- The certifying physician has documented your medical history of foot complications, such as amputation, ulceration, pre-ulcerative calluses, peripheral neuropathy, deformity or poor circulation.
- You must meet with your certifying physician within six months before your shoes and inserts are delivered. The physician must sign a certification statement within three months before delivering the items.
- Your supplier must perform and document an in-person evaluation.
- At the time of delivery, the supplier must document an assessment of how the shoes and inserts fit.
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How do I Get Medicare to Pay for Diabetic Shoes?
Before purchasing diabetic shoes, confirm that both your doctor and the diabetic shoe supplier are enrolled in Medicare. Medicare will not pay claims submitted by providers who are not enrolled.
Ask suppliers if they participate in Medicare. Only participating suppliers are required to accept assignment. By accepting assignment, the supplier agrees to charge you only the coinsurance and deductible. This rule applies to any durable medical equipment items you purchase, such as wheelchairs, walkers and orthotics.
When you purchase diabetic shoes from a participating supplier, your share of the cost is limited to:
- 20% of the Medicare-approved amount
- Part B deductible
How Do I Get Reimbursed for Diabetic Shoes?
Participating suppliers generally bill Medicare or Medicare Advantage directly. Note that Medicare Advantage plans have their own provider networks, so check your plan benefits and provider directory before making your purchase.
If you have a Medigap policy to supplement Original Medicare, check your plan for coverage of the Part B coinsurance. Most Medigap plans pay the Part B coinsurance at 100% for covered services, with the exceptions of Plan K and Plan L, which cover part of the coinsurance. Unless you purchased a Plan C or Plan F prior to January 1, 2020, you will still be responsible for the Part B deductible.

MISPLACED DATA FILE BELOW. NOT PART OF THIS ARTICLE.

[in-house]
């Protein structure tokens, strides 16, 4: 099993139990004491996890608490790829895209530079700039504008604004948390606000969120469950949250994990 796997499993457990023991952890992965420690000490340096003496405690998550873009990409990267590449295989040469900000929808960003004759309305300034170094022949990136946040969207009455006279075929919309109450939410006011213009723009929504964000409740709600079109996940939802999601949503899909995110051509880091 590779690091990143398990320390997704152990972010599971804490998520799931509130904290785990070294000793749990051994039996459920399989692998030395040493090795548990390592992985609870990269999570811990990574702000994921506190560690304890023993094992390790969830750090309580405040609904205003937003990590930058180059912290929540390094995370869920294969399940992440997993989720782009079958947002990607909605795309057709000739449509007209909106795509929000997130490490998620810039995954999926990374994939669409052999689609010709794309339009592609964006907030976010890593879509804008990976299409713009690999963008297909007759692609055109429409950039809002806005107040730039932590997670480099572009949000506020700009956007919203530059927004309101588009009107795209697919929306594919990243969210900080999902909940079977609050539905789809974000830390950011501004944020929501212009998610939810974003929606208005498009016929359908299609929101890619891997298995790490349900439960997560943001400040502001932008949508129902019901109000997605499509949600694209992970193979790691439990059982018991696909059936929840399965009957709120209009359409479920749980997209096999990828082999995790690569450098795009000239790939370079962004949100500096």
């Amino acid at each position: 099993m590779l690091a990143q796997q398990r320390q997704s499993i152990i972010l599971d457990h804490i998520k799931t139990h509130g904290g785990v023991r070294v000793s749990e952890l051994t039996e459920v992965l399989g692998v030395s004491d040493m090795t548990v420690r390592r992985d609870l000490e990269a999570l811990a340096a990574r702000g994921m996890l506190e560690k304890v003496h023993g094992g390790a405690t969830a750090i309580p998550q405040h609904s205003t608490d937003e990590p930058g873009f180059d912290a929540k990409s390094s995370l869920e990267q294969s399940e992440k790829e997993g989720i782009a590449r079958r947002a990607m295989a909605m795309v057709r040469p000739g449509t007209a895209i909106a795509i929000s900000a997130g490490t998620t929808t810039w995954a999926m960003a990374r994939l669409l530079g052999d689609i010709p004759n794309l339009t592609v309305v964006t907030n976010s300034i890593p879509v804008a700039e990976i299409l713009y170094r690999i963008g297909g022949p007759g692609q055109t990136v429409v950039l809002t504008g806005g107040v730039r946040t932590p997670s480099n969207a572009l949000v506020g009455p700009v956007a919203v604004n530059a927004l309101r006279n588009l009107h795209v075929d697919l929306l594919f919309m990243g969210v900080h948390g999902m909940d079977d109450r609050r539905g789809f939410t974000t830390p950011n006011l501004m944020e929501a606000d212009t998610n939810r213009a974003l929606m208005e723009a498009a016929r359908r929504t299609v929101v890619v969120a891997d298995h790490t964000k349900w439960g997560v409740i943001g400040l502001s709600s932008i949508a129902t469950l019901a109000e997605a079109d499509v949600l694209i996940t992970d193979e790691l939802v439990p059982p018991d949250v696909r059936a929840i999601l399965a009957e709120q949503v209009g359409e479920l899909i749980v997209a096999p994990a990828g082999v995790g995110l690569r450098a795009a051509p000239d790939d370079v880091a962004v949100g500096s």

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Diabetic Shoes Near Me
The prescribing practitioner who writes the order for diabetic shoes and inserts may be a podiatrist, medical doctor (MD), doctor of osteopathy (DO), physician assistant (PA), nurse practitioner (NP) or a clinical nurse specialist. Your prescribing practitioner may also be the supplier that furnishes your shoes, inserts or modifications.
If the practitioner refers you to a supplier, confirm that the supplier is enrolled in Medicare and accepts assignment. If you are a Medicare Advantage member, ensure that the supplier participates in your plan’s network.
TIP: Discover the 7 key reasons why people change their Medicare Advantage plan.
Diabetes Management Tips
The American Podiatric Medical Association asserts that diabetes “can be controlled successfully with guidance and treatment from a team of medical specialists.”
In addition to your MD or DO, be sure to arrange regular checkups to help manage your diabetes symptoms. An ophthalmologist can check blood flow to your eyes, a dentist will look for gum issues resulting from excess blood sugar, and your primary physician can provide appropriate referrals to other healthcare specialists if necessary.